One of the most powerful lessons yoga teaches us is the art of surrender—the art of letting go. Using yoga to practice surrendering—whether it be to physical sensations or psychological challenges—can manifest powerfully beyond our mats. Knowing how to let go into the present moment can imbue our lives with transformative power, especially during times of grief or deep emotional turmoil.
Not long ago, I found myself faced with a profound test of surrender. With aging parents increasingly unable to care for themselves independently, I recently had to pack up their home—a lifetime of living and collecting—to relocate them closer to me. The exercise demanded ruthless downsizing. I was moved to tears, and at times paralyzed, forced to make decisions on each and every one of their possessions: Do they need it? Was it valuable? Why were they holding on to it in the first place?
The sobering realization that sooner than later one of them would probably pass crushed my soul.
Few things test our resolve to surrender more than death. For some people, fear of losing a loved one or facing our own mortality can be paralyzing. So unfathomable is the idea of “not being” or “not being with” that we avoid the topic at all costs. And when grief strikes by loss of a parent, partner or child, we can be overtaken by sorrow, wondering how to go on, as if their absence reveals a deep void in our souls.
If you have ever had to clear out the home of a loved one who is ill or has passed away, you have encountered that same human tendency to hold on to things that no longer serve us. We fill our closets and drawers with mementos, our basements and garages with rusty, broken items, convinced that we can’t live without them. We accumulate this ‘stuff’ over a lifetime—emotional and physical, as well as the trinkets and widgets we buy at the mall year after year. We’ll need them sooner or later, we tell ourselves.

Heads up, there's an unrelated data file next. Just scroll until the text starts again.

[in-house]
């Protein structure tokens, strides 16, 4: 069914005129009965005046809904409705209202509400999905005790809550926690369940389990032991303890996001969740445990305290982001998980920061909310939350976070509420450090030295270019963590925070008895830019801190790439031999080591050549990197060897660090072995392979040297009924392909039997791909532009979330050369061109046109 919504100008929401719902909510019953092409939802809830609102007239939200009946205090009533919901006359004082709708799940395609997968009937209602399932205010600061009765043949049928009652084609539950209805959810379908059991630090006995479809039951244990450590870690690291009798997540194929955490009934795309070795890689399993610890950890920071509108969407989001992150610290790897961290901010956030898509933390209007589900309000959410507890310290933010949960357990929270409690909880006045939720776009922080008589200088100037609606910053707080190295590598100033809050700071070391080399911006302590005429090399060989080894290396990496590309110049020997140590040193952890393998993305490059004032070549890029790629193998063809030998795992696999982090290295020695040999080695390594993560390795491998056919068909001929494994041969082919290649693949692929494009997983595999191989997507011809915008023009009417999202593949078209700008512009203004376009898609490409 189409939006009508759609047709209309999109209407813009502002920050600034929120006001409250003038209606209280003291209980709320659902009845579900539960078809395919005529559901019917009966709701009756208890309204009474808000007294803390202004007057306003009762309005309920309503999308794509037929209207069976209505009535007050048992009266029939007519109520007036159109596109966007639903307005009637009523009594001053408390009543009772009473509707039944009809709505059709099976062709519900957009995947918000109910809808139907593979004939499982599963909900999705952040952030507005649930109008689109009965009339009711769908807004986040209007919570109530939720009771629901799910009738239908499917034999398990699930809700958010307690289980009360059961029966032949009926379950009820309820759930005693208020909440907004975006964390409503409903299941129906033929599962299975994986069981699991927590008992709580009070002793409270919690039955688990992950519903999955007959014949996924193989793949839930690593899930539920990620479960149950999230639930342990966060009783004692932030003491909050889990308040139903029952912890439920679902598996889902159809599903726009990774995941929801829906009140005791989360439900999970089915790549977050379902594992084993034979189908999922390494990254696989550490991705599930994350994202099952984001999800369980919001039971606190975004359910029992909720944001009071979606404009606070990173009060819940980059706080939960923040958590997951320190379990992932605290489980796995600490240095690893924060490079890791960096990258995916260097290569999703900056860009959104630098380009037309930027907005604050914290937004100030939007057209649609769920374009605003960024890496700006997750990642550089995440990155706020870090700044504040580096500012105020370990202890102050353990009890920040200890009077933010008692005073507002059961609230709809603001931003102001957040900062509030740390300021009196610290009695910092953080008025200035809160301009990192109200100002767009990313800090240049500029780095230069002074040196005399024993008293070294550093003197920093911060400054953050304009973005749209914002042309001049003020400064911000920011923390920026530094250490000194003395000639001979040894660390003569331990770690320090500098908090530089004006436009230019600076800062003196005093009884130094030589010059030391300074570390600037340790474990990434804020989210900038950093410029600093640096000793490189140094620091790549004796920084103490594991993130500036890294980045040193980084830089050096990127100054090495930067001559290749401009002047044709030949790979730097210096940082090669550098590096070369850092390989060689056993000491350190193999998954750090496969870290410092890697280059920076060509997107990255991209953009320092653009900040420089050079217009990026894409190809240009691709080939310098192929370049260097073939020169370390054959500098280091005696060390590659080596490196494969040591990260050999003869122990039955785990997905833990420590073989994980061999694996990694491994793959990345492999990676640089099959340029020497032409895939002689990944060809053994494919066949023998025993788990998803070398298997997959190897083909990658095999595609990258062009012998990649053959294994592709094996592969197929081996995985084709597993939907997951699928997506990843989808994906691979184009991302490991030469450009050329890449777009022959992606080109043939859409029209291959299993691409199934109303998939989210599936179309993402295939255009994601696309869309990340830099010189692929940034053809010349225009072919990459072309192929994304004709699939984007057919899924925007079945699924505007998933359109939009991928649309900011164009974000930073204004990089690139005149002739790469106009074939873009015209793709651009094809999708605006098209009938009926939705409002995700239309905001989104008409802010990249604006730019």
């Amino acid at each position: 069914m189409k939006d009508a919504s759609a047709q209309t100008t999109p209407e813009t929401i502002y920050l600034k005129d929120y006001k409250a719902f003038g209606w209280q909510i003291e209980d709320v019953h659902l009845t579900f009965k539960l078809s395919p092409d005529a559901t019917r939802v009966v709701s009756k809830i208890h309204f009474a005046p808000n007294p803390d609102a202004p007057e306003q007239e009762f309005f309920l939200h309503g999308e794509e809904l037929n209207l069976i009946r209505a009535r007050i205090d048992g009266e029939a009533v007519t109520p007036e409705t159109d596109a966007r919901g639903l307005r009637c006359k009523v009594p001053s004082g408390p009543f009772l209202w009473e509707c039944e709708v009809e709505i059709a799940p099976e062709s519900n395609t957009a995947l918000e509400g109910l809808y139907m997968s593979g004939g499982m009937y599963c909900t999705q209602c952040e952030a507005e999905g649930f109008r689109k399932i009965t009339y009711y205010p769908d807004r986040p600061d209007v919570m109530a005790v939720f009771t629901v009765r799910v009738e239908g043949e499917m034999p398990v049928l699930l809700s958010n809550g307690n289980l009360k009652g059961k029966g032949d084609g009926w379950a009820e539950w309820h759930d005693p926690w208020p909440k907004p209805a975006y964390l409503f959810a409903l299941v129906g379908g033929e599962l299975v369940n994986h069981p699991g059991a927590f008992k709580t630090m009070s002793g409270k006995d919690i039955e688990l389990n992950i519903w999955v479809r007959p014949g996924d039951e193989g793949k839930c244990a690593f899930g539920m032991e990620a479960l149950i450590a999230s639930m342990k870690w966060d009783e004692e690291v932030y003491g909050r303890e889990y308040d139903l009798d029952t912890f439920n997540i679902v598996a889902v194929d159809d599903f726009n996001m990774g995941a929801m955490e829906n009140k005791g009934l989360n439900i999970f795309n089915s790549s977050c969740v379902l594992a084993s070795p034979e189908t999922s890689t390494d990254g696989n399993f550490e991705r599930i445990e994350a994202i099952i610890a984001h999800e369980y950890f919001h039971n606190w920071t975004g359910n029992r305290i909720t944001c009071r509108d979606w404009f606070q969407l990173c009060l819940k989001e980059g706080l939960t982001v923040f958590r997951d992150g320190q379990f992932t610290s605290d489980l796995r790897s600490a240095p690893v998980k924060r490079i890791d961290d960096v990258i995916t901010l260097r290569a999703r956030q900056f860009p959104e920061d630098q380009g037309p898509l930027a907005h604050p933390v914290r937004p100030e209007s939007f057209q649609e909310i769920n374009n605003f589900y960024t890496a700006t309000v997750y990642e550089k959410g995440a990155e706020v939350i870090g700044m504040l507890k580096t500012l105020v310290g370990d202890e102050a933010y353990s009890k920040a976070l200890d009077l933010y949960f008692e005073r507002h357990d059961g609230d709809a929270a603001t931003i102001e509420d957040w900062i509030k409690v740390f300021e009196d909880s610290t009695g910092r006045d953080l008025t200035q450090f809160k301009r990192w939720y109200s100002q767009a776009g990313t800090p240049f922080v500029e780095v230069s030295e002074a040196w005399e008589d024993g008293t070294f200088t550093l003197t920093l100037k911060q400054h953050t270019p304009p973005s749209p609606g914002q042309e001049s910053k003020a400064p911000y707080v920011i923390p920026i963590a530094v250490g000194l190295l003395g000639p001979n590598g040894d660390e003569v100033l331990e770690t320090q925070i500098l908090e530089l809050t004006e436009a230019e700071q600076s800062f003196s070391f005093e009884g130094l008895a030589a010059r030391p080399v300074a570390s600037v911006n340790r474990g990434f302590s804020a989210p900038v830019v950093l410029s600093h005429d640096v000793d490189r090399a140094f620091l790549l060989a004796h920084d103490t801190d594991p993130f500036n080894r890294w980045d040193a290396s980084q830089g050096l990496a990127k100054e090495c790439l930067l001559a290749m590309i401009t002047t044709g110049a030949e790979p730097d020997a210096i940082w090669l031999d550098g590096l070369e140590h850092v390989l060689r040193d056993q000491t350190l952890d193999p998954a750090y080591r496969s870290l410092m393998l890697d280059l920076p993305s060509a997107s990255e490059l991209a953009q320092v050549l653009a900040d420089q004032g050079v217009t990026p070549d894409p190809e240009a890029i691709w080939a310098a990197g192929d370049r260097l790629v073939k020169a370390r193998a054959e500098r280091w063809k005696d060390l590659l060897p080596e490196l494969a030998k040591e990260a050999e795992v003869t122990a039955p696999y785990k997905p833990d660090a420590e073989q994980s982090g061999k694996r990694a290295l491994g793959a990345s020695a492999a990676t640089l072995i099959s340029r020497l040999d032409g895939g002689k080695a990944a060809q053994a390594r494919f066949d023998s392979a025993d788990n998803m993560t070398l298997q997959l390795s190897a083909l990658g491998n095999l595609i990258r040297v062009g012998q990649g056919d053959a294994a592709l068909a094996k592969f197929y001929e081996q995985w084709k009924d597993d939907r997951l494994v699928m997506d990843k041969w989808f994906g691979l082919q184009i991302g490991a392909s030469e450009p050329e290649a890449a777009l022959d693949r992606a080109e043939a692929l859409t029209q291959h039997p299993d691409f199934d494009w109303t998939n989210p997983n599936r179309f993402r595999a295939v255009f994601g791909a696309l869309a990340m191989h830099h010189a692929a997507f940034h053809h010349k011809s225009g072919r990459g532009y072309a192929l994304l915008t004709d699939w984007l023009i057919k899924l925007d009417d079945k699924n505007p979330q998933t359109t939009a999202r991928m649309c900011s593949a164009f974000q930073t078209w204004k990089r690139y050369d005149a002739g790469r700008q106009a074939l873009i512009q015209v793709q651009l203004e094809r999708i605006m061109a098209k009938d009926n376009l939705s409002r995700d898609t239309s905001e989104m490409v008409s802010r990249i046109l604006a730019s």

Though perhaps not as dramatic facing the death of a loved one, letting go can also be daunting on our mats, especially during challenging postures. We often greet physical provocations by freezing up and holding our breath, severely limiting our physical, emotional and energetic strength and flexibility. We may struggle with Eka Pada Rajakapotanasana (One-Legged King Pigeon Pose), with hips rigid from years of storing emotional rubbish while resisting prompts to release. We approach backbends like Urdhva Dhanurasana (Upward Bow Pose) with timidity, holding on to our fears and doubts rather than letting go and offering our bodies the pliability needed to open our hearts and view the world from a different perspective.
Yoga commands us to let go, to surrender. To release attachments to that which we do not need. The fifth yama, aparigraha, instructs us to release our attachment to our possessions. Aparigraha—non-coveting and non-hoarding—can also be applied to our attachments to our occupation, title and accomplishments. And it most certainly applies to our attachment to our bodies.
Yoga instructs us to endeavor to keep ourselves, our bodies and our homes, clean. Shaucha, or cleanliness, the first of the niyamas, speaks on the importance of purity in our quest to connect with our divinity. We learn soon enough that no matter how diligently we work to keep the body clean, we must do it again and again, for cleanliness is a state of impermanence. The body will become soiled again; our homes will once again need a cleaning. Such is the same of our hearts and minds.
Every time we step onto our mat, we’re offering ourselves the opportunity to welcome the practice of pratyahara. This fifth limb of yoga means to withdraw our senses from the outer world. During a state of pratyahara, we release our clinging to the external world; we let go of the need to touch, see, hear or feel anything beyond our true essence. In this state of surrender, we are not concerned with how a pose looks, whether our hips are tight—and as if by magic—our hearts become free to open. We no longer need mementos and items of lost loved ones to feel their presence within us, and become fed by the stillness found in the center of ourselves. During pratyahara, we connect to our true essence—which is unchanging.
To some, it may sound unfathomable that a series of physical postures or breath meditations could equip one with the tools necessary to move through grief, death and deep emotional pain. But over time, and with regularity, our practice teaches us to surrender to the present moment, no matter what that moment entails—and we learn that letting go is not only possible on our mat, but in all aspects of life.
How has your yoga practice supported you through times of grief and loss?